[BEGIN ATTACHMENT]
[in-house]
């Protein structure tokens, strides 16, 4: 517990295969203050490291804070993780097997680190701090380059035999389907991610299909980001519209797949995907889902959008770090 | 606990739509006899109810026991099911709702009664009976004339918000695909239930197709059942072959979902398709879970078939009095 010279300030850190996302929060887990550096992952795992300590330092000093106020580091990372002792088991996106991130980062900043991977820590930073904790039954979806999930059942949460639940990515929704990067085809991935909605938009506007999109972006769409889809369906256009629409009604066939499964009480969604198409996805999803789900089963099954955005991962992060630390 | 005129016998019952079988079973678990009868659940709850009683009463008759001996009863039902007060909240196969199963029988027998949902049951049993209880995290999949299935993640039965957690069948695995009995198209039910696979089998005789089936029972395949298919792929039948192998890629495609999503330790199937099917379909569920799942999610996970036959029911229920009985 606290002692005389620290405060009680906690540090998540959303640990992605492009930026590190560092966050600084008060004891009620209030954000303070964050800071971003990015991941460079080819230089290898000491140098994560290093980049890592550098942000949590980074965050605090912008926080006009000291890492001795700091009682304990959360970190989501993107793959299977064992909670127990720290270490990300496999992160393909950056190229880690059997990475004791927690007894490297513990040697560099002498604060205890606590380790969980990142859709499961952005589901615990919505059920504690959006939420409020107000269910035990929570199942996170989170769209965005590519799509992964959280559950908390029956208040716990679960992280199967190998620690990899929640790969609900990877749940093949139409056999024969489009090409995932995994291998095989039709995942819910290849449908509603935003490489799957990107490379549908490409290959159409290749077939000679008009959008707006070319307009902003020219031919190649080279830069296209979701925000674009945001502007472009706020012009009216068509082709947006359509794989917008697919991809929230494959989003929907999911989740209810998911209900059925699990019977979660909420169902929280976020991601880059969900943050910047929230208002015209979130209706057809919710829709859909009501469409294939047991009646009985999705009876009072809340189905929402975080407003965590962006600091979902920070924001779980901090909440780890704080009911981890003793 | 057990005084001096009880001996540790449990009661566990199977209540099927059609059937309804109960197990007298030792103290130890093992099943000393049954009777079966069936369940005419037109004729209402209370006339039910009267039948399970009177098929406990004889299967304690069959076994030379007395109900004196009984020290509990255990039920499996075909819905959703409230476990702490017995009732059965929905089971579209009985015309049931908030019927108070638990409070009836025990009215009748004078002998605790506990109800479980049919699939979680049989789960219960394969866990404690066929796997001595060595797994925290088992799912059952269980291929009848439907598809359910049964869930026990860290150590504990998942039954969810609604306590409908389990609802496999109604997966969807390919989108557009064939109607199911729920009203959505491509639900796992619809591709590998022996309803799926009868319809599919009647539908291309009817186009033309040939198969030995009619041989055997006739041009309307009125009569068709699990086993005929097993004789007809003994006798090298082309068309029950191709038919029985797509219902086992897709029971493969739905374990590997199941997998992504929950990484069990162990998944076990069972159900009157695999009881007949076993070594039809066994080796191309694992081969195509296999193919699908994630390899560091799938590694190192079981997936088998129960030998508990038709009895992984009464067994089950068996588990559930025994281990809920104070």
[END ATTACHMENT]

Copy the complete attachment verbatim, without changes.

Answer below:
[in-house]
């Protein structure tokens, strides 16, 4: 517990295969203050490291804070993780097997680190701090380059035999389907991610299909980001519209797949995907889902959008770090 | 606990739509006899109810026991099911709702009664009976004339918000695909239930197709059942072959979902398709879970078939009095 010279300030850190996302929060887990550096992952795992300590330092000093106020580091990372002792088991996106991130980062900043991977820590930073904790039954979806999930059942949460639940990515929704990067085809991935909605938009506007999109972006769409889809369906256009629409009604066939499964009480969604198409996805999803789900089963099954955005991962992060630390 | 005129016998019952079988079973678990009868659940709850009683009463008759001996009863039902007060909240196969199963029988027998949902049951049993209880995290999949299935993640039965957690069948695995009995198209039910696979089998005789089936029972395949298919792929039948192998890629495609999503330790199937099917379909569920799942999610996970036959029911229920009985 606290002692005389620290405060009680906690540090998540959303640990992605492009930026590190560092966050600084008060004891009620209030954000303070964050800071971003990015991941460079080819230089290898000491140098994560290093980049890592550098942000949590980074965050605090912008926080006009000291890492001795700091009682304990959360970190989501993107793959299977064992909670127990720290270490990300496999992160393909950056190229880690059997990475004791927690007894490297513990040697560099002498604060205890606590380790969980990142859709499961952005589901615990919505059920504690959006939420409020107000269910035990929570199942996170989170769209965005590519799509992964959280559950908390029956208040716990679960992280199967190998620690990899929640790969609900990877749940093949139409056999024969489009090409995932995994291998095989039709995942819910290849449908509603935003490489799957990107490379549908490409290959159409290749077939000679008009959008707006070319307009902003020219031919190649080279830069296209979701925000674009945001502007472009706020012009009216068509082709947006359509794989917008697919991809929230494959989003929907999911989740209810998911209900059925699990019977979660909420169902929280976020991601880059969900943050910047929230208002015209979130209706057809919710829709859909009501469409294939047991009646009985999705009876009072809340189905929402975080407003965590962006600091979902920070924001779980901090909440780890704080009911981890003793 | 057990005084001096009880001996540790449990009661566990199977209540099927059609059937309804109960197990007298030792103290130890093992099943000393049954009777079966069936369940005419037109004729209402209370006339039910009267039948399970009177098929406990004889299967304690069959076994030379007395109900004196009984020290509990255990039920499996075909819905959703409230476990702490017995009732059965929905089971579209009985015309049931908030019927108070638990409070009836025990009215009748004078002998605790506990109800479980049919699939979680049989789960219960394969866990404690066929796997001595060595797994925290088992799912059952269980291929009848439907598809359910049964869930026990860290150590504990998942039954969810609604306590409908389990609802496999109604997966969807390919989108557009064939109607199911729920009203959505491509639900796992619809591709590998022996309803799926009868319809599919009647539908291309009817186009033309040939198969030995009619041989055997006739041009309307009125009569068709699990086993005929097993004789007809003994006798090298082309068309029950191709038919029985797509219902086992897709029971493969739905374990590997199941997998992504929950990484069990162990998944076990069972159900009157695999009881007949076993070594039809066994080796191309694992081969195509296999193919699908994630390899560091799938590694190192079981997936088998129960030998508990038709009895992984009464067994089950068996588990559930025994281990809920104070």